The story I wrote from that interview, however, was also never published, but that was the choice of the Sunday Telegraph.

There was a legal contract that needed to be signed, and we needed to find a date, and when I finally sent over the finished article to city editor Peston, there was no reply. When I chased it I found he had moved to the BBC, and the story was no longer wanted.

I did what I would not normally do, and rang Peston at the BBC, but the conversation was brief, and he was clearly very busy, and the bottom line was that there was nothing he could do to persuade the Telegraph to publish the story he had commissioned, and that was the end of it.

I never did work out whether that was simply company policy after he jumped ship, or simply the new city team not wanting to give any glory to the old editor, but despite repeated requests, it was buried. When I asked Red Bull for permission to do it for the Times or the FT or the Observer, it was refused, although months later, Mateschitz did give an extensive interview to Australian journalist Peter Klinger that was published in the Times.

But for me, Red Bull made it clear that the contract meant my interview was only for the Telegraph, and unless they agreed to publish it, it was not authorised to be used anywhere else.

The only thing I can say about it is that I found Mateschitz an impressive human being, he was open to any questions and surprisingly nervous, and it was a fascinating insight into the man that had risked everything, including borrowing from friends and family, to make Red Bull work.

We joked that I had done the same thing with leaving the Austrian state broadcaster the ORF, working for no money for two years to build something that I also believed in. The only difference was that I never made any money, yet sitting there at his Salzburg airport hanger, he was the nervous one.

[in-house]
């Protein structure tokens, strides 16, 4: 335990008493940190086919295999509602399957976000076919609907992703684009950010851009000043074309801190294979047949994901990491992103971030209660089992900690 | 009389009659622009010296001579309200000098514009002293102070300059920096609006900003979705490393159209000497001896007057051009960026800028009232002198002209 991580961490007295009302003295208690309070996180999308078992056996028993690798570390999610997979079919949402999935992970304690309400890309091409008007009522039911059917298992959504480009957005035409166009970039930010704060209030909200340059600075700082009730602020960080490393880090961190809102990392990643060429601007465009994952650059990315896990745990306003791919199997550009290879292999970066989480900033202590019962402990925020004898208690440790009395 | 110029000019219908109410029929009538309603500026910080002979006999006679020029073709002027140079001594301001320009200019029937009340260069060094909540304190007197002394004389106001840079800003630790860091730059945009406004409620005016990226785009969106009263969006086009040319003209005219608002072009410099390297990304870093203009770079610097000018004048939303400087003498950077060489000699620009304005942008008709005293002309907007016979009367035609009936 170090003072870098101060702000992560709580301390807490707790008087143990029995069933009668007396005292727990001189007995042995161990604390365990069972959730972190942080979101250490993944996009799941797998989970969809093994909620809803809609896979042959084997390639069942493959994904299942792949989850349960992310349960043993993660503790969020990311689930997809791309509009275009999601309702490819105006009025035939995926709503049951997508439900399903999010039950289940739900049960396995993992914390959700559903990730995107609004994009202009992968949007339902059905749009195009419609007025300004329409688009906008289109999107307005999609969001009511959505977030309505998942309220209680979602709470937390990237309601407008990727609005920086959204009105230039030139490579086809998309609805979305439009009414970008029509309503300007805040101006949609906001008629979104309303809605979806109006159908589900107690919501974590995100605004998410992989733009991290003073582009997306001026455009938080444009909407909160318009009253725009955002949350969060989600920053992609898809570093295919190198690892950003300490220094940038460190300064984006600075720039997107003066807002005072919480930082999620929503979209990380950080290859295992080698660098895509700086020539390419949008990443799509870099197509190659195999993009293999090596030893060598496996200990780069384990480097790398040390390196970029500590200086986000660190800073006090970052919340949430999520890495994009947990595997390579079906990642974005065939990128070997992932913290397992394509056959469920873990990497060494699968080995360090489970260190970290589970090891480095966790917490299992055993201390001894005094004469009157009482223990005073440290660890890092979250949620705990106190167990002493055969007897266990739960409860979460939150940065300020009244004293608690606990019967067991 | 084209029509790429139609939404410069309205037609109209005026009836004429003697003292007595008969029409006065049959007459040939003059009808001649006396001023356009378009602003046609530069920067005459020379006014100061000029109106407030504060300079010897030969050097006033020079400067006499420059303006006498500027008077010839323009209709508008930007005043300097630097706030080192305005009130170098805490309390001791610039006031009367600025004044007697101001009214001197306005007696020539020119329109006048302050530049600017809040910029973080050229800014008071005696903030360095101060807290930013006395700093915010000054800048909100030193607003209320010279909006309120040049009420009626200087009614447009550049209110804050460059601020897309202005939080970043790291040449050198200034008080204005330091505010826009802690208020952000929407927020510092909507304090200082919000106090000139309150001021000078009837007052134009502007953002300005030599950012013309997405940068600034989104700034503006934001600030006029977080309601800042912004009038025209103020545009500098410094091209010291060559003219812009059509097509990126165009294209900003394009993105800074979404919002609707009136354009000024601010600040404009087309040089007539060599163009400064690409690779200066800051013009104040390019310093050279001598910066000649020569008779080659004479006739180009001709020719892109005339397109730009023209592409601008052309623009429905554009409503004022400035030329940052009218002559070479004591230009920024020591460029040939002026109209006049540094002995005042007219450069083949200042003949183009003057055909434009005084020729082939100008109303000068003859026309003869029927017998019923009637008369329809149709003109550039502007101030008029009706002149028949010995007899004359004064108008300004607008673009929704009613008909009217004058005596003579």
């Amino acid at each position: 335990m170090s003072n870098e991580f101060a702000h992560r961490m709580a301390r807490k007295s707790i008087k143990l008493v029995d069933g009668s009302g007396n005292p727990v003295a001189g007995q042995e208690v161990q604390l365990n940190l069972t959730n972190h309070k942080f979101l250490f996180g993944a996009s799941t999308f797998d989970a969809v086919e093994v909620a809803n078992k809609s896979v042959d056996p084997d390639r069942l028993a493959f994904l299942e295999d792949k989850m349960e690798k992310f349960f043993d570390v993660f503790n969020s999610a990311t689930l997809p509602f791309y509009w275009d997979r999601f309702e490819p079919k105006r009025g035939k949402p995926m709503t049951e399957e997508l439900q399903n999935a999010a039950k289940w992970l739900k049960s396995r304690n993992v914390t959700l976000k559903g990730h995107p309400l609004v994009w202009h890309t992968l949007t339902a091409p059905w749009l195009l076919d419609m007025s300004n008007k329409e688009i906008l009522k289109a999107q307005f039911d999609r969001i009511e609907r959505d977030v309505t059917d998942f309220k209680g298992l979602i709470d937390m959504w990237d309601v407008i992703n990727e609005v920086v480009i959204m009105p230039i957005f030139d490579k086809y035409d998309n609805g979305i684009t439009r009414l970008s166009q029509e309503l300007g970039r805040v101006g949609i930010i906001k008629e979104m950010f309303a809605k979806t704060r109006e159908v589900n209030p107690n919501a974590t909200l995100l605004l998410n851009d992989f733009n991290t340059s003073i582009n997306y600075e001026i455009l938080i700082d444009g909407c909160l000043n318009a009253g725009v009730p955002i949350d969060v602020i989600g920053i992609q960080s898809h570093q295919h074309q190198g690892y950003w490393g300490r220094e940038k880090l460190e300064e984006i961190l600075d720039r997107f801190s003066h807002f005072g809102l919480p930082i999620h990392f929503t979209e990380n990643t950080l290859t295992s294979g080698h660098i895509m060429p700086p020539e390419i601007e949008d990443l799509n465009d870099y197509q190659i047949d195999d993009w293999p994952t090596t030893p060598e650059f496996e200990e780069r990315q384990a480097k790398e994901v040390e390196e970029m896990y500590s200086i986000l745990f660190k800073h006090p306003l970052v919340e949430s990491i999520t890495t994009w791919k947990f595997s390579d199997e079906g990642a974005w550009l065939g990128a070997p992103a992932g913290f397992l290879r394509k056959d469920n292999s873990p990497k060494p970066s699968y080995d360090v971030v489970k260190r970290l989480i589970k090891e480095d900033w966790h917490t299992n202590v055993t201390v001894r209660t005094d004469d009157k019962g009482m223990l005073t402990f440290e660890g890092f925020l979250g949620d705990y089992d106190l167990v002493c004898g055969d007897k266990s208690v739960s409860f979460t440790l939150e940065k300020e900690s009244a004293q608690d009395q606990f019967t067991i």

It was an enjoyable interview that lasted a lot longer than planned. My interviews can involve me talking almost as much as the person I am sitting opposite. That’s not usually a good idea, and admittedly a disaster if it’s being recorded, as people want to hear the person being questioned, not the journalist. But for print, where all you need is the answer and can summarise the question, it sometimes helps the interview partner remember that you are a human being too, builds up a trust connection, and helps to put the questions in context.

So we talked about many things where I can’t repeat what he said, but I can talk about what I said, and he was particularly fascinated by the story of Jonathan Livingston Seagull, whom he had never heard of.

I sent him a copy. It is a book with a message of living a good life and making the world a better place when you leave it so that at the end of it, you have rebirth to something bigger and better than before.

I think he qualified for that, I know he read it, and I guess he’s now he’s in a position to know first-hand if the message of Jonathan Livingston Seagull was right. Someone who had achieved so much in this life by pushing themselves to fly higher than anyone, before moving on to a higher plane.

Mateschitz was inspirational, and it’s a shame he did not share his ideas more publically, but who knows, maybe one day the Telegraph might decide to publish the lost interview, and it might add some interesting details to the life of someone who spent most of it trying to stay out of the spotlight.